70 Migrant Teens Test Positive For COVID-19 At San Diego Convention Center
UPDATE: 1:44 p.m., March 30, 2021:
On their second day operating the San Diego Convention Center as a shelter for unaccompanied migrant girls, federal and local authorities began seeking sponsors and providing care for the 723 who have arrived so far, including 70 who have tested positive for COVID-19.
U.S. Health and Human Services is overseeing the process of moving the teens and settling them with relatives and other sponsors in the U.S. The shelter, which can hold up to 1,450 minors, is the only one in the U.S. open exclusively to girls.
"It just makes a lot of sense to separate girls and boys; they have a little bit different needs and different things that make them feel nurtured," said Bonnie Preston, acting regional director for U.S. Health and Human Services.
Among those who arrived Monday, 70 tested positive for COVID-19, Preston said, noting that teens being held at the center will be tested for COVID-19 every three days. Those who test positive are held on a separate floor from the others. Those who were exposed to the virus but tested negative also are held in a separate group, with guidance from the Centers for Disease Control and Prevention (CDC).
Preston said her agency has focused so far on the minors who have been in custody the longest.
Once brought to the center, the girls are separated into groups of 50 for services and care.
"They are together for everything," Preston said, adding that their beds are separated just with draping.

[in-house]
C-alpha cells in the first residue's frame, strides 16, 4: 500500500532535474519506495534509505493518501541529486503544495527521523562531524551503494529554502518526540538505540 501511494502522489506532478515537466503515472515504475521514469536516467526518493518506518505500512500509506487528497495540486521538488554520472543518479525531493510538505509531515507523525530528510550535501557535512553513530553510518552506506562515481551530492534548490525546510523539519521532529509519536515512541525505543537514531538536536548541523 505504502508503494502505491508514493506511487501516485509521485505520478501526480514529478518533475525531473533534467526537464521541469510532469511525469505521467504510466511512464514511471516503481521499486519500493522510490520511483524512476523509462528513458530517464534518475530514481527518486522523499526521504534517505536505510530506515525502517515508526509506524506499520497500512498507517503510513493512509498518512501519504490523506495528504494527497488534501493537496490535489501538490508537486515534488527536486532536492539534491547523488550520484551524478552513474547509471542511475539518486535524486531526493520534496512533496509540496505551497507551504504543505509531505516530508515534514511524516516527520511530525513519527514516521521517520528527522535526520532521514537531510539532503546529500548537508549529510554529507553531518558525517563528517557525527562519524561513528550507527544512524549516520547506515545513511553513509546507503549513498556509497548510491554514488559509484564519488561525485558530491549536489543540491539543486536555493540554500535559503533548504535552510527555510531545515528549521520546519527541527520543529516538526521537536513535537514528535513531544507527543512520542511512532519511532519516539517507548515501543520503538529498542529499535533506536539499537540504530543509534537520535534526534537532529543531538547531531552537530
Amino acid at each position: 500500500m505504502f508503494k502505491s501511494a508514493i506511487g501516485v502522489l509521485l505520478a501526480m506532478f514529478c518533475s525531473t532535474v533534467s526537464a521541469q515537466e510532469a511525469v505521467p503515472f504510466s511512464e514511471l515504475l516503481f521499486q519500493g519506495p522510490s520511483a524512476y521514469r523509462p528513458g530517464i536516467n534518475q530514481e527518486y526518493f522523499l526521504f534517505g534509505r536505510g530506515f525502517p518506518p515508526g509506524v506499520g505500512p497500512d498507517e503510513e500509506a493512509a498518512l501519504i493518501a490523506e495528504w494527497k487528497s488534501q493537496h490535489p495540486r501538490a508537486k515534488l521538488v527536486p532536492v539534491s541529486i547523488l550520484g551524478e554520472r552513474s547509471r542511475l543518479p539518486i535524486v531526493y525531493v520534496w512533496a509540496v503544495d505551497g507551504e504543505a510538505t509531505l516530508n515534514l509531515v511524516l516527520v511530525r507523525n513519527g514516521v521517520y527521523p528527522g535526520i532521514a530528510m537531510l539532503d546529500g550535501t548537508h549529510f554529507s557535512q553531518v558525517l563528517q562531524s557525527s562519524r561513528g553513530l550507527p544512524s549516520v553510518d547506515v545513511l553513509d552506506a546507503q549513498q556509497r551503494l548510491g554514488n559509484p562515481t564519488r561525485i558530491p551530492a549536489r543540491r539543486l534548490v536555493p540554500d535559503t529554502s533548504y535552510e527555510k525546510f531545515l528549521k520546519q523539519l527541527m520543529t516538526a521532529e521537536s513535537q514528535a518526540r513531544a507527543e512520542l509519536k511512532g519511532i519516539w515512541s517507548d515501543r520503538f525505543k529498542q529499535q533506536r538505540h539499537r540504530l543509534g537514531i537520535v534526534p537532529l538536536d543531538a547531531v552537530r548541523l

Groups of minors are to arrive every other day to allow the teens at least 24 hours to settle in before another group arrives; the next group is expected on Wednesday, Preston said.
The San Diego County Office of Education plans to provide the teens with in-person educational services during the 14 to 30 days they are held at the convention center.
State law mandates that all children in California receive education regardless of their immigration status or their detention in government facilities.
"We want to instill hope, instill joy, and show care for our students while they are with us, no matter if that's for a few days or a few months," said county Superintendent of Education Paul Gothold.
Rep. Darrell Issa, R-Temecula, whose district includes parts of northeast San Diego County and parts of Riverside County, released a statement criticizing in-person instruction for migrants, noting that some San Diego County residents have been eager for schools to reopen completely.
"The decision to provide in-person instruction to illegal migrants is outrageous and parents have every right to be angry," Issa said.
In its response, the San Diego County Office of Education said it does not have the authority to mandate reopening at individual districts, charter schools and private schools.
Music Watson, spokeswoman for the Office of Education, reiterated the agency's commitment to serving the migrant teens.
"All children in California, regardless of immigration status, have a constitutional right to education," she said. "We also have a moral obligation to address the needs of our most vulnerable children."